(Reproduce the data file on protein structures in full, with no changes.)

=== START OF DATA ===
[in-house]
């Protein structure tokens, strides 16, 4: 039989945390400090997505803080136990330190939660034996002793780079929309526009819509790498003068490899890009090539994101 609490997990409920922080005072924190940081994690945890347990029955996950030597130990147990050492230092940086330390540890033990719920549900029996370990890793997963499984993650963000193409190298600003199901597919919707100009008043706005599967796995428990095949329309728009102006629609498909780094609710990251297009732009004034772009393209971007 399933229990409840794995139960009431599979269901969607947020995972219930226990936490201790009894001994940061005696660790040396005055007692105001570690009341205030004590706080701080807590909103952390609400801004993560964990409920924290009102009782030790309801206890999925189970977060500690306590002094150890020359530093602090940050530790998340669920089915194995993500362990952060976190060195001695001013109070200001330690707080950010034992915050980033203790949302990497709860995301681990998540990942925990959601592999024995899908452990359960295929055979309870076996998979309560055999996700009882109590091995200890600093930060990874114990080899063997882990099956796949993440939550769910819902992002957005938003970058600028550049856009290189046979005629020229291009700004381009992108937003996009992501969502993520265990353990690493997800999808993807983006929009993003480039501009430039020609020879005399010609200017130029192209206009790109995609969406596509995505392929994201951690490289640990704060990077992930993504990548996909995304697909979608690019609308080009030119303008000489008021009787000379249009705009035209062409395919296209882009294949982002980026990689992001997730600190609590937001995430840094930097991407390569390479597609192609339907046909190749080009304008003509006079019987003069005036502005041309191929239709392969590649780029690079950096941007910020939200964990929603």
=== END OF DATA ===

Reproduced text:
[in-house]
């Protein structure tokens, strides 16, 4: 039989945390400090997505803080136990330190939660034996002793780079929309526009819509790498003068490899890009090539994101 609490997990409920922080005072924190940081994690945890347990029955996950030597130990147990050492230092940086330390540890033990719920549900029996370990890793997963499984993650963000193409190298600003199901597919919707100009008043706005599967796995428990095949329309728009102006629609498909780094609710990251297009732009004034772009393209971007 399933229990409840794995139960009431599979269901969607947020995972219930226990936490201790009894001994940061005696660790040396005055007692105001570690009341205030004590706080701080807590909103952390609400801004993560964990409920924290009102009782030790309801206890999925189970977060500690306590002094150890020359530093602090940050530790998340669920089915194995993500362990952060976190060195001695001013109070200001330690707080950010034992915050980033203790949302990497709860995301681990998540990942925990959601592999024995899908452990359960295929055979309870076996998979309560055999996700009882109590091995200890600093930060990874114990080899063997882990099956796949993440939550769910819902992002957005938003970058600028550049856009290189046979005629020229291009700004381009992108937003996009992501969502993520265990353990690493997800999808993807983006929009993003480039501009430039020609020879005399010609200017130029192209206009790109995609969406596509995505392929994201951690490289640990704060990077992930993504990548996909995304697909979608690019609308080009030119303008000489008021009787000379249009705009035209062409395919296209882009294949982002980026990689992001997730600190609590937001995430840094930097991407390569390479597609192609339907046909190749080009304008003509006079019987003069005036502005041309191929239709392969590649780029690079950096941007910020939200964990929603």